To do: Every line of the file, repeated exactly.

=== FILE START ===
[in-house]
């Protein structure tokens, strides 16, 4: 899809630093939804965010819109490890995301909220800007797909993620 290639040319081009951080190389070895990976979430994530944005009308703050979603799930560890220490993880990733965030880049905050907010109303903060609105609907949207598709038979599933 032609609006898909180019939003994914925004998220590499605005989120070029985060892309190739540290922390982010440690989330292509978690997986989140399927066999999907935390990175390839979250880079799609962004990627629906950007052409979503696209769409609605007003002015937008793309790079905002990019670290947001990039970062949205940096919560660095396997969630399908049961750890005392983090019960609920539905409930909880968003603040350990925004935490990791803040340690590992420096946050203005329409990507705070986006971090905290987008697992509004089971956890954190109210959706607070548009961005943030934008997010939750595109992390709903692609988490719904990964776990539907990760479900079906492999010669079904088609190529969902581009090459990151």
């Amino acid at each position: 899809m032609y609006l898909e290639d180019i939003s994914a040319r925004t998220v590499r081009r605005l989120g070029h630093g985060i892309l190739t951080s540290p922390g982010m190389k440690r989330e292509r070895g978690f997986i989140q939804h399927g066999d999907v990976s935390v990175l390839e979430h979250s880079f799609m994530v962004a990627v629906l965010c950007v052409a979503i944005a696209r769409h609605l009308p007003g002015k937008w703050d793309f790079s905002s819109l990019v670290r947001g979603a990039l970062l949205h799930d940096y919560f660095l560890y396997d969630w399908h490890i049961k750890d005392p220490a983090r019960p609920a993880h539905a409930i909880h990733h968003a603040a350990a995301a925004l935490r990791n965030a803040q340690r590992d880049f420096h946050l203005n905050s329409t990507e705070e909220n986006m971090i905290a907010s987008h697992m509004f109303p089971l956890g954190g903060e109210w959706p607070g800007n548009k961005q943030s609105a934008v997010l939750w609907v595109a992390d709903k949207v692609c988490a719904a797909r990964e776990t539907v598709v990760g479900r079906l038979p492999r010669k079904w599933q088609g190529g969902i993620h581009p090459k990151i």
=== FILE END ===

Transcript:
[in-house]
């Protein structure tokens, strides 16, 4: 899809630093939804965010819109490890995301909220800007797909993620 290639040319081009951080190389070895990976979430994530944005009308703050979603799930560890220490993880990733965030880049905050907010109303903060609105609907949207598709038979599933 032609609006898909180019939003994914925004998220590499605005989120070029985060892309190739540290922390982010440690989330292509978690997986989140399927066999999907935390990175390839979250880079799609962004990627629906950007052409979503696209769409609605007003002015937008793309790079905002990019670290947001990039970062949205940096919560660095396997969630399908049961750890005392983090019960609920539905409930909880968003603040350990925004935490990791803040340690590992420096946050203005329409990507705070986006971090905290987008697992509004089971956890954190109210959706607070548009961005943030934008997010939750595109992390709903692609988490719904990964776990539907990760479900079906492999010669079904088609190529969902581009090459990151």
């Amino acid at each position: 899809m032609y609006l898909e290639d180019i939003s994914a040319r925004t998220v590499r081009r605005l989120g070029h630093g985060i892309l190739t951080s540290p922390g982010m190389k440690r989330e292509r070895g978690f997986i989140q939804h399927g066999d999907v990976s935390v990175l390839e979430h979250s880079f799609m994530v962004a990627v629906l965010c950007v052409a979503i944005a696209r769409h609605l009308p007003g002015k937008w703050d793309f790079s905002s819109l990019v670290r947001g979603a990039l970062l949205h799930d940096y919560f660095l560890y396997d969630w399908h490890i049961k750890d005392p220490a983090r019960p609920a993880h539905a409930i909880h990733h968003a603040a350990a995301a925004l935490r990791n965030a803040q340690r590992d880049f420096h946050l203005n905050s329409t990507e705070e909220n986006m971090i905290a907010s987008h697992m509004f109303p089971l956890g954190g903060e109210w959706p607070g800007n548009k961005q943030s609105a934008v997010l939750w609907v595109a992390d709903k949207v692609c988490a719904a797909r990964e776990t539907v598709v990760g479900r079906l038979p492999r010669k079904w599933q088609g190529g969902i993620h581009p090459k990151i």